• "the rules of both Aussie rules and Gaelic football are not similar at all" Let me assure you, my friend, that the games are closer in rules and style than the two rugby codes that people from the southern and western states seem to commonly lump together. "zero evidence of a Gaelic influence" - again I can only shake my head, it is amazing that a code of football can generate such a fierce and defensive parochialism.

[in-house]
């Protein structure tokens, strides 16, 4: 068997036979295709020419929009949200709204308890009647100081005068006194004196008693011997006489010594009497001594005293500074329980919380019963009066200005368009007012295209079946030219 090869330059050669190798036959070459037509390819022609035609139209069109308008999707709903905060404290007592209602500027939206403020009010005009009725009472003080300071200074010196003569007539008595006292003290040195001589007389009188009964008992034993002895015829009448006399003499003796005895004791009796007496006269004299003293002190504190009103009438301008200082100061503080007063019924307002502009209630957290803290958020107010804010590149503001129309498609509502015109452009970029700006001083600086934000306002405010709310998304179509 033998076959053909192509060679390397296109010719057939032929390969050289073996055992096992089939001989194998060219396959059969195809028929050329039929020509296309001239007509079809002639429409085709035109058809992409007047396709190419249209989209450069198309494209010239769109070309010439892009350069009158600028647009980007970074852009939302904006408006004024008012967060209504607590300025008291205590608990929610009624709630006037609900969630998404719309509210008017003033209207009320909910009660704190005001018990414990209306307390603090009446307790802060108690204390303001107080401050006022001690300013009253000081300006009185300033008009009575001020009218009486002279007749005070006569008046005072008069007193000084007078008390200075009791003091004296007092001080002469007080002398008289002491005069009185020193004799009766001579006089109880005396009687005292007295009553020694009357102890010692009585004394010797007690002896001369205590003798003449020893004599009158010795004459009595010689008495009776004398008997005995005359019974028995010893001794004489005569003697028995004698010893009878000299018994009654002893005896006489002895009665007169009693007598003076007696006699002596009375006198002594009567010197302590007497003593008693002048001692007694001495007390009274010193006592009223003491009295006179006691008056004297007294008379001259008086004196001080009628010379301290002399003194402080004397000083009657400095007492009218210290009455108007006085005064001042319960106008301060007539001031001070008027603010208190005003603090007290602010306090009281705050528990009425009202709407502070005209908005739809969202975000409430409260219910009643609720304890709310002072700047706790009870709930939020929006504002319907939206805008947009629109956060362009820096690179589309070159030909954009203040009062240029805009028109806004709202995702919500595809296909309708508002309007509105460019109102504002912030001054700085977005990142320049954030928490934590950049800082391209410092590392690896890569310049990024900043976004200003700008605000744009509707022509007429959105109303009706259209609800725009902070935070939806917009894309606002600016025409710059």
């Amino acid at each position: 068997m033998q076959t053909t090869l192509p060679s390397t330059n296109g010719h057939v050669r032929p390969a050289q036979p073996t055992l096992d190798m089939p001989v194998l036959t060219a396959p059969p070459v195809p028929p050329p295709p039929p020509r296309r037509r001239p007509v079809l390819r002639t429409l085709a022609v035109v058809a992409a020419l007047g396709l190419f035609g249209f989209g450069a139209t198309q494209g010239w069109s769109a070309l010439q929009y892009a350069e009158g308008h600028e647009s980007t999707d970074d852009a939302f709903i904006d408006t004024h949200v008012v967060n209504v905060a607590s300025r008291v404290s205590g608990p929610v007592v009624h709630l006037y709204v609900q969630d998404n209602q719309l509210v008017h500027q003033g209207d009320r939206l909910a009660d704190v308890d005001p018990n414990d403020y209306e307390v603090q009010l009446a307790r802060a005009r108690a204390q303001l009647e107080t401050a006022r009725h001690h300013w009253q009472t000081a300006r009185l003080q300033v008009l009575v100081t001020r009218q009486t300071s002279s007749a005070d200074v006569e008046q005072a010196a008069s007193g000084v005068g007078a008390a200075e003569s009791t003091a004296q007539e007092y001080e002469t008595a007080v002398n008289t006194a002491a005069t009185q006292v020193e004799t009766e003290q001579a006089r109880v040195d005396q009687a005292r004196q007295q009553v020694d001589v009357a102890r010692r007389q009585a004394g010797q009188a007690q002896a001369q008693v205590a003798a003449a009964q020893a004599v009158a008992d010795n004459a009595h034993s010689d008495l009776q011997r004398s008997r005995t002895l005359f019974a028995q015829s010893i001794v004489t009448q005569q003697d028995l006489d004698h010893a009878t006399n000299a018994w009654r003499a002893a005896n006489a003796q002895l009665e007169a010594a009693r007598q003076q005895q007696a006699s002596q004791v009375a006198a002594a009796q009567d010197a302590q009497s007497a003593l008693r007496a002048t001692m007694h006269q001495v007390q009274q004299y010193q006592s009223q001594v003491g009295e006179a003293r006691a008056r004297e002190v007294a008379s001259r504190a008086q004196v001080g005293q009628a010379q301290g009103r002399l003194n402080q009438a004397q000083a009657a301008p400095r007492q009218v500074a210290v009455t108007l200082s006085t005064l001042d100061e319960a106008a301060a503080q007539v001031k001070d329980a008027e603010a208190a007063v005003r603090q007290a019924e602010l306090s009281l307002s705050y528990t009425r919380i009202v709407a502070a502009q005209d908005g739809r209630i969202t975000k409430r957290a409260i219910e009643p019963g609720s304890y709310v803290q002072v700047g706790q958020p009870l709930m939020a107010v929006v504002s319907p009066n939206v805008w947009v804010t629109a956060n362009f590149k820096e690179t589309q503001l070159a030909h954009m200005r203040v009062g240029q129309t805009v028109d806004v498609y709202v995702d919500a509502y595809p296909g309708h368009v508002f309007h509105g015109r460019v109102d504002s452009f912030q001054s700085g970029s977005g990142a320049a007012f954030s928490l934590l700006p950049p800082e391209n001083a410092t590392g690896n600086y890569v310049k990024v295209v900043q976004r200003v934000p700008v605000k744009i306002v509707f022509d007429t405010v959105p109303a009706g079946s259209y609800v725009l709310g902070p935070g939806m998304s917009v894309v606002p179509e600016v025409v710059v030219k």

• It's funny that I should be accused of parochialism when I am trying to direct everyone to the available evidence - rather than simpy relying on the superficial similarity between Gaelic Football and aussie rules. I can assure everyone that if you wanted to do an in depth analysis of the rules of both codes that you would find more dissimilarities than similarities. And it's not just Geoff Blainey, even as a kid growing up in the 60s I was aware that the first game of footy took place in 1858 between Melb Grammar and Scotch, and that a letter had appeared in the paper around the same time imploring cricketers to take up footy over the winter to keep fit. As I have said before, we know a fair bit about how and why footy came to be played in Melbourne, and the personalities involved - but it is equally true that we do not know all that much about that first game. What I can be confident of is that it would have looked nothing like either aussie rules or gaelic of the modern age but rather more like a version of rugby a la Tom Brown's Schooldays (was that his name? you know what I mean). And it is instructive that I should refer to him, because that book is set in the English public schools of the 1840s and without doubt, that is the source of the Aussie Rules that was played in 1850s and 1860s - all the main pioneers of aussie rules had attended these schools. In other words, like all the different rules of football at that time, there was a constant tension between running with the ball and kicking the ball - so it should not surprise any of us that all the codes have an element of each to varying degrees. You might say that soccer doesn't (i.e. running with the ball) - but in fact the goalkeeper is allowed to run a short distance with the ball and kick it from his hand a la Gaelic/Australian style. What is the significance of that? Because the precursors of Soccer allowed that to happen to a far greater degree. Read the Cambridge Rules and Sheffield Rules. These are basically the rules of Aussie rules as they were codified in 1859! So don't just rely on the superficial similarity of Gaelic football and aussie rules - dig a little deeper and look at the prevailing environment of the 1840s and 1850s - aussie rules, indeed all the modern football codes, can only be truly understood in that context. ρ¡ρρµ δ→θ∑ - (waarom? jus'b'coz!) 00:16, 25 November 2005 (UTC)Reply[reply]